A turbulent time ahead [NGW Magazine]
The impact of the Covid-19 on global energy and carbon emissions over the course of this year was the subject of a review released by the International Energy Agency (IEA) April 30. This is based on real-time analysis of daily data collected for 30 countries until mid-April.
Major uncertainties surround the economic outlook, including the trajectory of the pandemic, the effects and duration of virus containment measures, reopening strategies and the shape and speed of recovery as the pandemic recedes.
But while the review is inevitably rich in caveats, it seems safe to agree with the IEA executive Fatih Birol’s observation that “the energy industry that emerges from this crisis will be significantly different from the one that came before.”
The IEA explored a full-year scenario that quantifies the energy impacts of a widespread global recession caused by months-long restrictions on mobility and social and economic activity in 2020. Within this scenario, IEA assumed that recovery from the lockdown recession will be gradual and will be accompanied by a substantial permanent loss in economic activity, despite macroeconomic policy efforts.
The key findings of the review are:
- The share of energy use that was exposed to containment measures jumped to about 50% by mid-April. With several European countries and the US having announced that they expect to reopen parts of the economy in May, April may prove be the hardest hit month.
- Energy demand is down by a quarter on average in countries in full lockdown, and by an average 18% even in countries in partial lockdown.
- Global energy demand declined by 3.8% in the first quarter of 2020, mainly in March as confinement measures were enforced in Europe, North America and elsewhere.
- Global coal demand was hit the hardest, falling by almost 8% compared with the first quarter of 2019. This was due to China’s lockdown and mild weather, but also cheap gas and continued growth in renewables
- Oil demand was also hit strongly, down nearly 5% in the first quarter, mostly in transport, which accounts for nearly 60% of the global total.
- Gas demand was down just 2% as those sectors were not strongly affected in the first quarter of 2020.
- Only renewables posted a growth in demand, driven by larger installed capacity and priority dispatch.
- Electricity demand has been down a fifth or more during periods of full lockdown in several countries. The rise in demand for household heating was a fraction of the drop in demand from commercial and industrial customers.
- The result of the full-year scenario is that energy demand would contract by 6%, the largest in 70 years in percentage terms, equivalent to the total energy demand of India, the world’s third largest energy consumer. The impact of Covid-19 on energy demand in 2020 would be more than seven times larger than the impact of the 2008 financial crisis on global energy demand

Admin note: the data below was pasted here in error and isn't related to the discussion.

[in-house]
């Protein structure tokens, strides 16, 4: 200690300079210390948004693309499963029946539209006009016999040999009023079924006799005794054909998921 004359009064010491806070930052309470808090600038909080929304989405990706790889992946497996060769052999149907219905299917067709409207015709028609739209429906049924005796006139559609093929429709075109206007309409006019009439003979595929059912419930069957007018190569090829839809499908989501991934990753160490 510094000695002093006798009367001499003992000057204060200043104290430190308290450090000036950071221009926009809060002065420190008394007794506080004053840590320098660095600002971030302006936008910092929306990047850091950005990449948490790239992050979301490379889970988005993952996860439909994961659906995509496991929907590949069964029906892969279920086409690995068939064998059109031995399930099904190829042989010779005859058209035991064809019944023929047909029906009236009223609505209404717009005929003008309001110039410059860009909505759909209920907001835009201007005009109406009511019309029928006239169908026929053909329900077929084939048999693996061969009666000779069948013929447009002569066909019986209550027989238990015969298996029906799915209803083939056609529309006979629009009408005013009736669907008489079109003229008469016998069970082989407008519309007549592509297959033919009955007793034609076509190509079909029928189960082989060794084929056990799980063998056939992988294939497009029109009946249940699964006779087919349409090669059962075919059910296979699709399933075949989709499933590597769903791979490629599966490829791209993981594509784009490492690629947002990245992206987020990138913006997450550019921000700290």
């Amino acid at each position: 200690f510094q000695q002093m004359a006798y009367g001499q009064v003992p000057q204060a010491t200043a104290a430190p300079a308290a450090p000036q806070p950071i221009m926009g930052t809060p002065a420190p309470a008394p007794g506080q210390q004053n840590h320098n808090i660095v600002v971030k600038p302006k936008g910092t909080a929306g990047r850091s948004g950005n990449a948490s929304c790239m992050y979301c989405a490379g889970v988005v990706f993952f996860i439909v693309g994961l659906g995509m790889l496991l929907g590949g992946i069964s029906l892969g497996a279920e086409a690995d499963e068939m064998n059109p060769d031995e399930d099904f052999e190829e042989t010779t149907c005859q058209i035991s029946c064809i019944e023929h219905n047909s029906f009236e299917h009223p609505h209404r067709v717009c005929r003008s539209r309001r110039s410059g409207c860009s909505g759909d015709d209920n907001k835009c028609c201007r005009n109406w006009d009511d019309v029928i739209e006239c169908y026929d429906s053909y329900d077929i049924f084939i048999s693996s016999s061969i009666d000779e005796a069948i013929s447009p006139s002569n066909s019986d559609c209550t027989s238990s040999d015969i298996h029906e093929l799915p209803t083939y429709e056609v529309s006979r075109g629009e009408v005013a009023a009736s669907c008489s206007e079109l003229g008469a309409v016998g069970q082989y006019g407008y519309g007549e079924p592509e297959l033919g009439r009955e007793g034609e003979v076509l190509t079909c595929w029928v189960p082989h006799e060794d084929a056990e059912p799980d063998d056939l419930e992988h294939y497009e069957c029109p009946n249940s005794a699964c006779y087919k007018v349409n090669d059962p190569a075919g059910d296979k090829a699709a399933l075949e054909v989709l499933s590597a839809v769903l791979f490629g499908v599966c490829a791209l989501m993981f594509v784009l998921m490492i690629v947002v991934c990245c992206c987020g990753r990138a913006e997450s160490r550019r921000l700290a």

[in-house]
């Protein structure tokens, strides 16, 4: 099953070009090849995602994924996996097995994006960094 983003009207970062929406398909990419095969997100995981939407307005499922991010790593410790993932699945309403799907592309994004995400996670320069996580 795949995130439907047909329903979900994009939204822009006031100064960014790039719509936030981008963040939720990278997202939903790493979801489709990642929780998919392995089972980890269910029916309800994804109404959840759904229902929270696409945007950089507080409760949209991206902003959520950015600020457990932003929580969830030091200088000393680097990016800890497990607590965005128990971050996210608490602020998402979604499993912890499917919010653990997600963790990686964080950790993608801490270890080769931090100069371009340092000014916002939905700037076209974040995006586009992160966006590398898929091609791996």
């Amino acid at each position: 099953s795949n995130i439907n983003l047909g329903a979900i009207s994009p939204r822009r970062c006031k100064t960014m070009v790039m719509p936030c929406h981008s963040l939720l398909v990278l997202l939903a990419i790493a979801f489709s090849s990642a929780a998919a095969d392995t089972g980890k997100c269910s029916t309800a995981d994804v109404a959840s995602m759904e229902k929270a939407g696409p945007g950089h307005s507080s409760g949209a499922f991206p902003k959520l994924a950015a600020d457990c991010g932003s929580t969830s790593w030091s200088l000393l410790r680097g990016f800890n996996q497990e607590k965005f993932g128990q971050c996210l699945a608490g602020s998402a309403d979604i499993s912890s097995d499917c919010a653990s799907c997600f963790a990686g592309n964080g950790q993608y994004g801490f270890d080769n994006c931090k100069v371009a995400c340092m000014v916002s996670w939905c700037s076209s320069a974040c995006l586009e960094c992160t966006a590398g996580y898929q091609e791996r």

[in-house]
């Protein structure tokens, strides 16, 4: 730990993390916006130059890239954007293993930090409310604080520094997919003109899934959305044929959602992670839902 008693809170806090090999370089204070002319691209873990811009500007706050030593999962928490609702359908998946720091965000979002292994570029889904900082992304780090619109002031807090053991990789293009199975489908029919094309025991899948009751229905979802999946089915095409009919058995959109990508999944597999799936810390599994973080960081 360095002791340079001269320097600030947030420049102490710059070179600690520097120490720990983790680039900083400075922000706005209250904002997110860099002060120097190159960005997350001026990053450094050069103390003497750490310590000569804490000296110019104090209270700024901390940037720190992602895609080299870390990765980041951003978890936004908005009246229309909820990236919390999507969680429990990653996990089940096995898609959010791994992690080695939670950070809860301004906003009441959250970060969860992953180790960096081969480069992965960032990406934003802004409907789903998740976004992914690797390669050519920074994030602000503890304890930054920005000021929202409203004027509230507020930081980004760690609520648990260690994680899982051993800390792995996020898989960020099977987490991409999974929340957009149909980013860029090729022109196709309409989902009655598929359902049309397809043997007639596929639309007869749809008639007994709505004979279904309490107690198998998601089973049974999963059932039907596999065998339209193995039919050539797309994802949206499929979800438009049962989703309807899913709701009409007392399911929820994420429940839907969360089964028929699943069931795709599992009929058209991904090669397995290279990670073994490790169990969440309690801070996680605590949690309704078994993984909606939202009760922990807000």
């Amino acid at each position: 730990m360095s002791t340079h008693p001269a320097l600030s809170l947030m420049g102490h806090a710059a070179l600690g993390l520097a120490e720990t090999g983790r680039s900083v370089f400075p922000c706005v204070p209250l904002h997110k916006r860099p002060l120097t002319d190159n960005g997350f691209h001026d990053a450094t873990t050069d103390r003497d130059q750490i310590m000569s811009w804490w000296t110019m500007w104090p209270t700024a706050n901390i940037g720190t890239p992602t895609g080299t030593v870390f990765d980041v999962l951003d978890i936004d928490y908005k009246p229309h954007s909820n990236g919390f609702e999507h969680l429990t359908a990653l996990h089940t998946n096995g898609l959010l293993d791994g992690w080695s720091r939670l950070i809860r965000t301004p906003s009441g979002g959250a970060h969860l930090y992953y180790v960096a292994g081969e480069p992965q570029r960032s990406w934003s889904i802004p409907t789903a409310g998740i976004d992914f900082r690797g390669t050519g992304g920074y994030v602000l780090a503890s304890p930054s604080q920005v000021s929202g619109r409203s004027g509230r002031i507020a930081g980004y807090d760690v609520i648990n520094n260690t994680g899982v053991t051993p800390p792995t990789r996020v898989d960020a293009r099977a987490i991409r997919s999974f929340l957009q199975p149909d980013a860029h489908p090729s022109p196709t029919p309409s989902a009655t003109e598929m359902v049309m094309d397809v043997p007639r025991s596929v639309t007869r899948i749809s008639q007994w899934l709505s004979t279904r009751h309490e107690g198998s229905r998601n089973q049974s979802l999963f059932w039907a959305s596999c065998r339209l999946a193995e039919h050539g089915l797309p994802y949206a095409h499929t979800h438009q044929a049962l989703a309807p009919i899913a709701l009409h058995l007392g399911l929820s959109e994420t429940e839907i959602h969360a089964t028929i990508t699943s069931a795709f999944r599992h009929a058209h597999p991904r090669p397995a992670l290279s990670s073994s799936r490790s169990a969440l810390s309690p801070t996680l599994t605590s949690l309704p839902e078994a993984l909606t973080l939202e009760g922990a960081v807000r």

- All fuels will be affected:
- Oil demand could drop by 9%, or 9.3mn barrels/day on average across the year.
- Coal demand could decline by 8%, in large part because electricity demand will be nearly 5% lower over the course of the year. The recovery of coal demand for industry and electricity generation in China could offset larger declines elsewhere.
- Gas demand could fall much further across the full year than in the first quarter, by about 5%, from power and industry.
- Renewables demand is expected to increase because of low operating costs and preferential access to many power systems. Recent growth in capacity, some new projects coming online in 2020, would also boost output.
- In the full-year estimate, global electricity demand would fall by 5%, with 10% reductions in some regions. Low-carbon sources would far outstrip coal-fired generation globally, extending the lead established in 2019
- Global CO2 emissions are expected to decline by 8%, or almost 2.6 gigatons (Gt), to 2010 levels. That would be the largest ever year-on-year drop – six times larger than the previous record of 0.4 Gt in 2009, caused by the global financial crisis – and twice as large as the combined total of all previous reductions since 1945.
- As after previous crises, however, the rebound in emissions may be larger than the decline, unless the wave of investment to restart the economy is dedicated to cleaner and more resilient energy infrastructure.
Extent and impact of lockdown
About 4.2bn people, or 54% of the global population, representing almost 60% of global GDP, were subject to complete or partial lockdowns as of April 28.
This has had a devastating impact on global primary energy demand (Figure 2). But the full implications are still to be felt, especially in Africa.